Bateman towards the end confesses his crimes and is virtually ignored by everyone he admits them to. Perhaps they ignore him because all these murders are only in Bateman’s head and he really did not commit any murders; indeed, his narration can be unreliable. Or perhaps at a deeper level they ignore him because they are essentially in on the act, helping Bateman to perpetuate a social system that makes possible his gratuitous wealth and fosters his anti-social mayhem.
Bateman recognizes the utter meaninglessness of his crimes as transgressive, that “there are no more barriers to cross.” As he puts it “there is no catharsis, my punishment continues to elude me and I gain no deeper knowledge of myself.”
But what does all this have to do with Trump? Trump was very much a “liberal’s liberal” before 9/11. Like Bateman, he mixed liberal notions with concrete misanthropy. From abortion rights, to gun control, to health care, Trump remained liberal, and his own business activities were able to flourish in an increasingly neoliberal economy.
As the two poster-boys for 1980s wealth and greed, Bateman followed in Trump’s footsteps, even promoting Trump’s real life business book Art of the Deal to fellow characters. Trump’s book itself is a testament to vulgar success and power Bateman worships.
What Trump shares with Bateman is an idealized notion of their activity as something aristocratic — as something beyond money. Bateman as a proper Ubermensch is cultured and urbane; he is not obsessed with money as much as status. When he lists copious details of different restaurants, pop-music, or details of his exercise routine, it is not done out of a sense of pure hedonism, but of out his duty to status.
Bateman’s accumulation of wealth and habits of consumption are genteel, not plebeian. Trump too in Art of the Deal disdains the idea that he engages in high-stakes business for the money. He does it because it’s an art form:
I don’t do it for the money. I’ve got enough, much more than I’ll ever need. I do it to do it. Deals are my art form. Other people paint beautifully on canvas or write wonderful poetry. I like making deals, preferably big deals. That’s how I get my kicks.
Indeed, for Trump “money was never a big motivation for me, except as a way to keep score. The real excitement is playing the game.”
Part of the appeal to Trump for Republican voters today is how his wealth seems to insulate him from the pettiness of politics, or even the pettiness of being concerned about money to fuel his campaign. More than his blatant chauvinism, it is his aristocratic demeanor that proves so attractive. But this perception of Trump and the fictional Bateman as beyond money is only possible because of how much they have. They are not so much beyond money as perfectly incarnate its meaning in bourgeois society. The charisma of Trump’s money was already explained by Karl Marx in his Paris manuscripts:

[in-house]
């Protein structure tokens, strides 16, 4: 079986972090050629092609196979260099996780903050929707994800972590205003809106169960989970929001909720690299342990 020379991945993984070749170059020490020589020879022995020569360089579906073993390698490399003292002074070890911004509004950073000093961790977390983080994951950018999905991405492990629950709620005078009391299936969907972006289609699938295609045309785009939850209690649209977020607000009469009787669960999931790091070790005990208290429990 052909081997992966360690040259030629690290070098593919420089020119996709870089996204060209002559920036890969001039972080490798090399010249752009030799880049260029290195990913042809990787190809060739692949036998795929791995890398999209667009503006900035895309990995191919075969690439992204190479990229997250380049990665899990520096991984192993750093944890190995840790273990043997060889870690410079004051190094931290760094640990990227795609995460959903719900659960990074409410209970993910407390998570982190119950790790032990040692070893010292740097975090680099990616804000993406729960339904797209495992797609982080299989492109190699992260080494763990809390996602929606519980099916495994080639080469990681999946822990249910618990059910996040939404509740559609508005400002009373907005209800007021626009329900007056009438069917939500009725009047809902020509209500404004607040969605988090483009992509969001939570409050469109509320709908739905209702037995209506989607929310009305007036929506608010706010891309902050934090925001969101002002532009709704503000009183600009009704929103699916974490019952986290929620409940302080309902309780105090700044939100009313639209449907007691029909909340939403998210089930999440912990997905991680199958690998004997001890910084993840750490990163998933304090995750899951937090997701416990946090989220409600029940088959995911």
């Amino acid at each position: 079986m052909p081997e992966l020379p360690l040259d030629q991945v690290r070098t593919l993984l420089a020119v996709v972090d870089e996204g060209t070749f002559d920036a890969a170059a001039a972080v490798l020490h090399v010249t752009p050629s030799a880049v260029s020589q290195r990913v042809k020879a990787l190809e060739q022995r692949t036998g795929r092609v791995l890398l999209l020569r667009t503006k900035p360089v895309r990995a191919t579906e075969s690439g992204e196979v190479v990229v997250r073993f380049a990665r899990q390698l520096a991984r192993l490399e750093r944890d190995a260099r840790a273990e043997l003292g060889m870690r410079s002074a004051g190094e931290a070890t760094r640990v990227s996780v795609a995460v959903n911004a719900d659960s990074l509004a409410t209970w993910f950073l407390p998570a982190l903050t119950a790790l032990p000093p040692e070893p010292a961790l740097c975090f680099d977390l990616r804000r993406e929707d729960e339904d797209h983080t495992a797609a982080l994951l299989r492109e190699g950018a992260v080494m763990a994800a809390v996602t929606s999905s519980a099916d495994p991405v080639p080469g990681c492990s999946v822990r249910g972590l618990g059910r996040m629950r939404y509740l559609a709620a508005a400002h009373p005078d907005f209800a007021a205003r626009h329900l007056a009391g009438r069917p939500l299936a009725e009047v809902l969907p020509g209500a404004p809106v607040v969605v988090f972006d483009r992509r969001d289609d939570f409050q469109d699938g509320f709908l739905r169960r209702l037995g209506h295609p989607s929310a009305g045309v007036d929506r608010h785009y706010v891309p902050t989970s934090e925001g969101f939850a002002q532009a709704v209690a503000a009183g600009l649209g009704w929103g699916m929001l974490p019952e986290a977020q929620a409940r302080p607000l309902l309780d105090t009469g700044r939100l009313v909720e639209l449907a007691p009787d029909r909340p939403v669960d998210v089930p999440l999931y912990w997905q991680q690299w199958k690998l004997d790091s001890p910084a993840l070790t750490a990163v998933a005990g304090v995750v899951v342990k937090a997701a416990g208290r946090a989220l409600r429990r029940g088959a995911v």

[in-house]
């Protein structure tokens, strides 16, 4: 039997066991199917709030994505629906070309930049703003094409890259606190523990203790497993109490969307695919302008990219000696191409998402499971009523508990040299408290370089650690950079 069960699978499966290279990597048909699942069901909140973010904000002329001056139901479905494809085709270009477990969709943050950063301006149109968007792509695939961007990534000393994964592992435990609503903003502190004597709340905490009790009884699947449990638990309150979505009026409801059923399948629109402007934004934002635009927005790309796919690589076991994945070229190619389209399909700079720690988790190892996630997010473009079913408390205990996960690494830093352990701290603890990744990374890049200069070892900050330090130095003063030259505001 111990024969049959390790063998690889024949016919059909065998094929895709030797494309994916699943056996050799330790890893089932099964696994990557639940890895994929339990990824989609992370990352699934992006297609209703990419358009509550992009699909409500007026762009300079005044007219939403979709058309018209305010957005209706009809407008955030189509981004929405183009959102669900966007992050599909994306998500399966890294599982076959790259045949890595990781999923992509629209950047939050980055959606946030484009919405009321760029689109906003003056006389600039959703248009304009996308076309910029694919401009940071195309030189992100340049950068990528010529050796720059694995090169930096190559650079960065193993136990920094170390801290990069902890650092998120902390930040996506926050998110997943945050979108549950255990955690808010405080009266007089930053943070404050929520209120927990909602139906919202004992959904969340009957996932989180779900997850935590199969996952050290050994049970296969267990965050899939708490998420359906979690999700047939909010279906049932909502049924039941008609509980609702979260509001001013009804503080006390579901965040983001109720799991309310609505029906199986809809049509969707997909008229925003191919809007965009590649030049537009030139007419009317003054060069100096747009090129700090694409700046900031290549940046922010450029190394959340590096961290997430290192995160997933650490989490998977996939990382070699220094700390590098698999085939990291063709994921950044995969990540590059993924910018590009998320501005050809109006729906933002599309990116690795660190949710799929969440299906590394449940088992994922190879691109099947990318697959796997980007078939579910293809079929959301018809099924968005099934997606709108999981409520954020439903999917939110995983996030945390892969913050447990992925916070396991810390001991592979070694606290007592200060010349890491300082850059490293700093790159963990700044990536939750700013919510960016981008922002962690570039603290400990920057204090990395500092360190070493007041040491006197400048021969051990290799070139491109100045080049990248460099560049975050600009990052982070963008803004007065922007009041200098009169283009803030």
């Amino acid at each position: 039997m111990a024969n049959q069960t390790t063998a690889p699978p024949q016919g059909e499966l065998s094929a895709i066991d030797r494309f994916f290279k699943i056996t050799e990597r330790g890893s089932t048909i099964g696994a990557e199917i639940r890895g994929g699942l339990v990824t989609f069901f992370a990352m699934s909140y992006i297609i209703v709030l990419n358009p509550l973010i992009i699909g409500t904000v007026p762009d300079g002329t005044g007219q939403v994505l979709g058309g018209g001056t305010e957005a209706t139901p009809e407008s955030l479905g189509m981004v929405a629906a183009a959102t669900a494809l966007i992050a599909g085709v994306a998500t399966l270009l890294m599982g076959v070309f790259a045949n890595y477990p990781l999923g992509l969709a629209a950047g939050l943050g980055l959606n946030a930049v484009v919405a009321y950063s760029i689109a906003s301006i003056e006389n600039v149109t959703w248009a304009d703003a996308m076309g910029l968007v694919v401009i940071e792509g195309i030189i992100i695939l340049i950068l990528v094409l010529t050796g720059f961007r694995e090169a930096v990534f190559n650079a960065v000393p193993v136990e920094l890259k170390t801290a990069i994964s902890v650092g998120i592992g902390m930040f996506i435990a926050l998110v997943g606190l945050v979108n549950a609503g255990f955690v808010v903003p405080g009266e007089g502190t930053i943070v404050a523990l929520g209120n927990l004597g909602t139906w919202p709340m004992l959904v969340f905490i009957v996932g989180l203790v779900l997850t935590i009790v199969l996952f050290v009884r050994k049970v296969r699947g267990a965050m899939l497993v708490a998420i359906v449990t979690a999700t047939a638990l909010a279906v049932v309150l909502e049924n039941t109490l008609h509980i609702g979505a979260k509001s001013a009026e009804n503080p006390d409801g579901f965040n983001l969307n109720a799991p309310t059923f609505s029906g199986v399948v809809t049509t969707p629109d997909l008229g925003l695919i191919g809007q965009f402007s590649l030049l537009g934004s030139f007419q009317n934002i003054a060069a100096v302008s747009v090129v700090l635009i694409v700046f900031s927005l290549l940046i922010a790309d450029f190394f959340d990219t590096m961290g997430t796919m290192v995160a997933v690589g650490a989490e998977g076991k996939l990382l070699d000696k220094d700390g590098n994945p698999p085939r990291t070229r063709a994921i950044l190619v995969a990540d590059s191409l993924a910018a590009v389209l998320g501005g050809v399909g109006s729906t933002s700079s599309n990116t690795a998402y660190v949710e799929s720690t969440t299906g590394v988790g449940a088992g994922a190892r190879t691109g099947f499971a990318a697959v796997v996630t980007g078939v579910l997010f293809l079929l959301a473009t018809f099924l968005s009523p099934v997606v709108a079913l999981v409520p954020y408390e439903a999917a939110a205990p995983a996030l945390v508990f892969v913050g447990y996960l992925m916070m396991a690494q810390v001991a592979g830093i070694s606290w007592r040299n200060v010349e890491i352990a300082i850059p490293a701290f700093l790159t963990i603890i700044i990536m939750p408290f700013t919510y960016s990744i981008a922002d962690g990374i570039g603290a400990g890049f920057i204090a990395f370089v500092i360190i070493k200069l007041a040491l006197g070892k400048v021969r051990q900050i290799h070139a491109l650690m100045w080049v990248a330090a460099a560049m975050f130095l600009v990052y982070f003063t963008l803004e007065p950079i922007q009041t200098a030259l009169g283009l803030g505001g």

Money’s properties are my – the possessor’s – properties and essential powers. Thus, what I am and am capable of is by no means determined by my individuality. I am ugly, but I can buy for myself the most beautiful of women. Therefore I am not ugly, for the effect of ugliness – its deterrent power – is nullified by money. I, according to my individual characteristics, am lame, but money furnishes me with twenty-four feet. Therefore I am not lame. I am bad, dishonest, unscrupulous, stupid; but money is honored, and hence its possessor. Money is the supreme good, therefore its possessor is good.
Trump’s recent “flip-flops” towards the Right today have not shifted who he is and how he has acted fundamentally. His new nativist rhetoric is geared to demographics beyond Manhattan yuppies. But even during populist diatribes that bash immigrants, Trump still likes to talk about how multicultural he is; how he loves “the Mexicans” and “the Chinese”; how he loves and cherishes “women,” and wants to take care of veterans and American workers.
He invokes these lifeless abstractions simultaneously with his plans to deport millions of human beings, destroy women’s reproductive rights, and start new wars that will help to maim and kill many more.
Trump is no aberration from the mainstream, even with his new home in the Republican Party. The current Obama administration has deported more immigrants than any other administration in American history, and, whatever mainstream candidates get elected, US war-making is unlikely to end.
But even more than policies, Trump’s wealth is itself the product of the gross inequalities and stratified society both Democrats and Republicans have helped to maintain and reinforce decade to decade, while Trump has returned the favor to both Democratic and Republican politicians with his donations.
Behind all the abstractions of multiculturalism and equal opportunity is the very real process of capital accumulation. This process of accumulation is not without its strategies of dispossession and exploitation. These strategies help to marginalize and oppress entire sets of people, whether they are the homeless and destitute of Bateman’s fictional world or the minorities and immigrants of Trump’s.
The real American Psycho is neither Bateman nor Trump: it’s American capitalism.